Posts: 2,744
Likes (Received): 243

Quote:
Originally Posted by aab7772003 View Post
HSR is fundamentally designed to make as few stops as possible.
Since when? Have a look at JR's Kodama services if you will...

Quote:
The discussion on making fewer stops or not is not relevant for HSR simply becuase there should NOT be any discussion about it.
You declaring something not subject to discussion does not mean a lot though.

Quote:
IC stands for InterCity and ICE stands for InterCity Express, not complete network express. First and foremost, ICE with true high speed travel time is really designed to serve the first-tier cities within Germany and major cities in the rest of Europe.
It's "Inter City Express" because it was conceived to improve an already existing IC network by speeding up parts of it.
Anyway, stopping in 2nd tier city can speed up connections between 1st tier cities. For example: that all trains from Frankfurt to Stuttgart and Basel stop in Mannheim has as an effect that the number of options to get from Frankfurt to Stuttgart or Basel doubles.

Quote:
Also, the fact that Germany does not have its own equivalent of Paris and London does not change the fact that there are first-tier cities within the country where the majority of population and economic activities concentrate.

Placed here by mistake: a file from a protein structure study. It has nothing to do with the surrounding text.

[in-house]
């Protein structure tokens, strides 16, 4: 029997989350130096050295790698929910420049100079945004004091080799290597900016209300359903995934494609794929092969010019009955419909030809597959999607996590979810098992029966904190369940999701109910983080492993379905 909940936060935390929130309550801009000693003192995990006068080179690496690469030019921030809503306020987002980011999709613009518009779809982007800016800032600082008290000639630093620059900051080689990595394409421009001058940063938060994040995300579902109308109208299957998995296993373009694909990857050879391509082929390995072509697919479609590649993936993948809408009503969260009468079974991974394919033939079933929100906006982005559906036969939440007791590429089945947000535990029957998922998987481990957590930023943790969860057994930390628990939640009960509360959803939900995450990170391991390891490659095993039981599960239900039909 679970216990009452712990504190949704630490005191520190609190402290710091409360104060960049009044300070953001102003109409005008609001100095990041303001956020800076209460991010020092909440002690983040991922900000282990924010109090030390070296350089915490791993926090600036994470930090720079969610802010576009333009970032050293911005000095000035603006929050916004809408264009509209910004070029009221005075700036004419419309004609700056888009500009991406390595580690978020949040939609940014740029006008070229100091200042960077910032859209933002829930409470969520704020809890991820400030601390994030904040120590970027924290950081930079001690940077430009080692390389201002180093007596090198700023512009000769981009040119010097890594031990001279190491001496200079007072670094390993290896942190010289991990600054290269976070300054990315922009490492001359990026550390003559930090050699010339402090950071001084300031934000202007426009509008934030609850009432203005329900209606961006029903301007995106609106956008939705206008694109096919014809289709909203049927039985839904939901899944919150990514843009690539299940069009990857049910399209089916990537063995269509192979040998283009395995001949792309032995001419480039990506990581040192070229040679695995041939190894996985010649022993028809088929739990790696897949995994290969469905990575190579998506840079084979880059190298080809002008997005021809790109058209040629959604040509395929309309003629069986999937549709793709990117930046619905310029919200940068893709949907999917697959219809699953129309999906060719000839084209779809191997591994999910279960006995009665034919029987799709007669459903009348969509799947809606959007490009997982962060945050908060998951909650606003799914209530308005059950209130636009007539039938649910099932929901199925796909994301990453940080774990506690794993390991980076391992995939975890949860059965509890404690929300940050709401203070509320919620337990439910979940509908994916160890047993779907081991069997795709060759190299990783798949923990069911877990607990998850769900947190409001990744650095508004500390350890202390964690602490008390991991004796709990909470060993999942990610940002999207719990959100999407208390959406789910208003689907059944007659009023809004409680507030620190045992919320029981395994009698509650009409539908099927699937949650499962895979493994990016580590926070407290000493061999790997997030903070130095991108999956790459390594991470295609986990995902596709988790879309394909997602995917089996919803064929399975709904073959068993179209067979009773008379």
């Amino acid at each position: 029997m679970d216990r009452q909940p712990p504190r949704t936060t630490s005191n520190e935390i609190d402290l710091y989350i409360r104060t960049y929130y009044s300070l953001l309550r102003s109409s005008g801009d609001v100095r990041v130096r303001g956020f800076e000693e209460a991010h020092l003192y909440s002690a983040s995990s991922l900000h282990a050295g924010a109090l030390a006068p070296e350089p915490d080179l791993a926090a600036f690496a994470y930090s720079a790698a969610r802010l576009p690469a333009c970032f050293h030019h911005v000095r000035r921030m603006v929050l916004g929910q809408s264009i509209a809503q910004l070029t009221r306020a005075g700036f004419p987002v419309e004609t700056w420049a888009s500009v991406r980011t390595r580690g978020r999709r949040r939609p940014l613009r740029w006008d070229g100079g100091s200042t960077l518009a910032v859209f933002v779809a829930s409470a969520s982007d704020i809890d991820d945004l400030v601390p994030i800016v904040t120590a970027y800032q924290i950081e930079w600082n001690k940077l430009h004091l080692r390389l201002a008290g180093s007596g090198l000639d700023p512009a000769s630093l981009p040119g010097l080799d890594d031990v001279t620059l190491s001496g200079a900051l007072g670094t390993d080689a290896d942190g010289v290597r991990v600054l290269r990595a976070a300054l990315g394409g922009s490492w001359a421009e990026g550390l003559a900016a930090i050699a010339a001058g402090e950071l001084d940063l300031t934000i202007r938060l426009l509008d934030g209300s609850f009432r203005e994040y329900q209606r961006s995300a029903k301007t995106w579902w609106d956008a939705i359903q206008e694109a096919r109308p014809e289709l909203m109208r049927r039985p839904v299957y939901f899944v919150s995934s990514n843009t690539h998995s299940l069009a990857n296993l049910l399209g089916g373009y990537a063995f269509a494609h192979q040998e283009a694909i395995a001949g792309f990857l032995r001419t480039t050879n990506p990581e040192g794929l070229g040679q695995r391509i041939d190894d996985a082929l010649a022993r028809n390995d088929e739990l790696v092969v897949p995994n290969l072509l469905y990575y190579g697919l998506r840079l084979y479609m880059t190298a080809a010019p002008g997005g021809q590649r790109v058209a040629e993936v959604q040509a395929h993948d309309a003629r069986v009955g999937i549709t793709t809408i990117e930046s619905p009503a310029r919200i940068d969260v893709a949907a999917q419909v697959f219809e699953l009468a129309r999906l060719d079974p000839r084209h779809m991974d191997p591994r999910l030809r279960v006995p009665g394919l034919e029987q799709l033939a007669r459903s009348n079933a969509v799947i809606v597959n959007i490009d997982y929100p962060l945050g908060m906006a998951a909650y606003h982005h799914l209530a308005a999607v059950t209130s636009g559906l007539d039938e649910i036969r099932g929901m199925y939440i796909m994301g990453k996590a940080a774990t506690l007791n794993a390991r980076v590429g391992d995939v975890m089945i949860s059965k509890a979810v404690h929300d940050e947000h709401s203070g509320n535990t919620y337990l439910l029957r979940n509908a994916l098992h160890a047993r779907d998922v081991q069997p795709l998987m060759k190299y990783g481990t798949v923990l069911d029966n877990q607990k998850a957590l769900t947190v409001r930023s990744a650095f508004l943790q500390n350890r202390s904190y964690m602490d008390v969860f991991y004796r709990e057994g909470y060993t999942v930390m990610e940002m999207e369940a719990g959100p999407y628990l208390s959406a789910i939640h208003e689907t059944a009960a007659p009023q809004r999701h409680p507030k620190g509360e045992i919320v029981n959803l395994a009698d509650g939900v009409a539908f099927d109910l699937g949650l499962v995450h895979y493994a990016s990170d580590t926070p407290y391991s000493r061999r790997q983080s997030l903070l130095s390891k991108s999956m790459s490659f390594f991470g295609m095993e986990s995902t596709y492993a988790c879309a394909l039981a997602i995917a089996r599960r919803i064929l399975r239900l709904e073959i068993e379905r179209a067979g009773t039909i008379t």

The difference is that in France the "1st tier city" is Paris for everyone. In Germany it's Frankfurt, to München, or Köln, or Hamburg or...
For someone living within 150 km of München fast connections with that city are of more importance than fast connections with Berlin.

The other thing is that minor cities deserve rail connections too. If there is a market for a non stop München - Berlin train next to a train that does München - Nürnberg - Erfurt - Halle - Berlin than by all means run both. If however the market isn't there to run both trains the smart choice is to run the one with more stops.